ABERDEEN PROVING GROUND, Md. -- Analysts at the U.S. Army Combat Capabilities Development Command, known as DEVCOM, Analysis Center, or DAC, have completed two studies revolving around the human element of lay error during target acquisition. Together with University of Georgia, or UGA, DAC completed virtual experiments where test participants were required to fire on a variety of targets in an effort to establish a baseline for human lay error.

DAC is one of DEVCOM’s eight science and technology centers. As the U.S. Army’s largest in-house analytical foundation, DAC delivers objective analysis, experimentation and performance characterization to ensure readiness and inform modernization decisions. Through DAC’s analytical prowess, scientists are able to determine the next steps towards lay error minimization, and further implement targeting aides like AI into the future operating environment.

When targeting an adversary’s asset, be it a tank or command structure, operators are told to line up their reticles to the center of their targets. The distance off center at the time of firing is referred to as lay error and can make the difference between taking the target out of combat or a miss. Jennifer Forsythe, an operations research analyst at DAC, published two studies to determine human baselines for lay errors – and subsequently what figures AI need to pass in order to supersede human target decisions.

“Classic target recognition is detect, recognize and identify,” Forsythe said. “Once you identify, the operator would then simultaneously lay and laze the target to find the range. Once you do all three, the vehicle commander decides if they would like to fire. Our question is, when we pull the trigger, will the reticle be overlayed directly on center? We need to determine the human limits of said targeting capabilities.”

To determine the human baseline, the team at DAC partnered with UGA in a multi-year objective using a video game-like interface. Participants were given a controller with simple inputs and were tasked with laying their tank’s reticle over the direct center of targets at various ranges, then pressing “fire.” Targets ranged from simple shapes to the more complex and realistic geometry of an enemy tank. Forsythe says that with complex shapes, it would be more difficult for a user to find out what “true center” is versus what true center is perceived to the user.

The Unreal Engine was used to simulate multiple target types and ranges for untrained participants to fire on, including realistic models of tanks. This added a new layer of complexity as the area to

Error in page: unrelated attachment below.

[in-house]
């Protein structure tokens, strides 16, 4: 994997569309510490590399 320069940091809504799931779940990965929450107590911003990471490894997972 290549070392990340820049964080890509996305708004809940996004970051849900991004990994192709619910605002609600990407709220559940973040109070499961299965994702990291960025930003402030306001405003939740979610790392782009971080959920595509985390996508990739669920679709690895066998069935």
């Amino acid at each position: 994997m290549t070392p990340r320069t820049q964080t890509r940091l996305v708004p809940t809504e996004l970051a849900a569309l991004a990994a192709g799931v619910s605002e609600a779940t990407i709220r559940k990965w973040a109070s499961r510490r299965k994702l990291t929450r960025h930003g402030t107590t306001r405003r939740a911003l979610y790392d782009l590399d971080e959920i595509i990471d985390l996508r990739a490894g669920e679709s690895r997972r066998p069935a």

The Unreal Engine was used to simulate multiple target types and ranges for untrained participants to fire on, including realistic models of tanks. This added a new layer of complexity as the area to miss/hit a target becomes irregular, as indicated in the bottom right graph (green being a hit, red meaning a miss). (Photo Credit: U.S. Army) VIEW ORIGINAL
“Our 15 un-trained participants, as part of the emerging results to a 50-participant study, fired over 3,600 rounds at four distances. We then graphed the errors for both x and y axes,” Forsythe said. “The whole point of our study was not to refine input...it is to find out how accurate you are.”

When asked what makes a lay error a determining factor on the battlefield that is worth researching, Forsythe stated that it’s effective in quantifying an issue at hand for all kinds of targeting, not just ground vehicles. On top of that, the nature of lay errors tends to get perplexing the more factors you tie into the combat scenario.

Future studies include how differing variables had an impact on compromising a user’s lay error. Environmental aspects such as rain, fog or even partially obfuscating targets – factors that historically gave AI trouble – are all scheduled for testing of lay error accuracy by the human participants.

“AI can have trouble identifying objects they are not trained to identify,” Forsythe said. “Part of the future work will be on percentage of obstruction and contrast values in a very scientific manner to quantify human capabilities.”

Forsythe presented the collaborative group’s findings at the Ground Vehicle Systems Engineering Technology Symposium, or GVSETS, & Modernization Update in August to share their technical research to approximately 1,800 attendees. The group will also be presenting at the Interservice/Industry Training, Simulation and Education Conference, or I/ITSEC, known as one of the world's largest modeling, simulation and training events.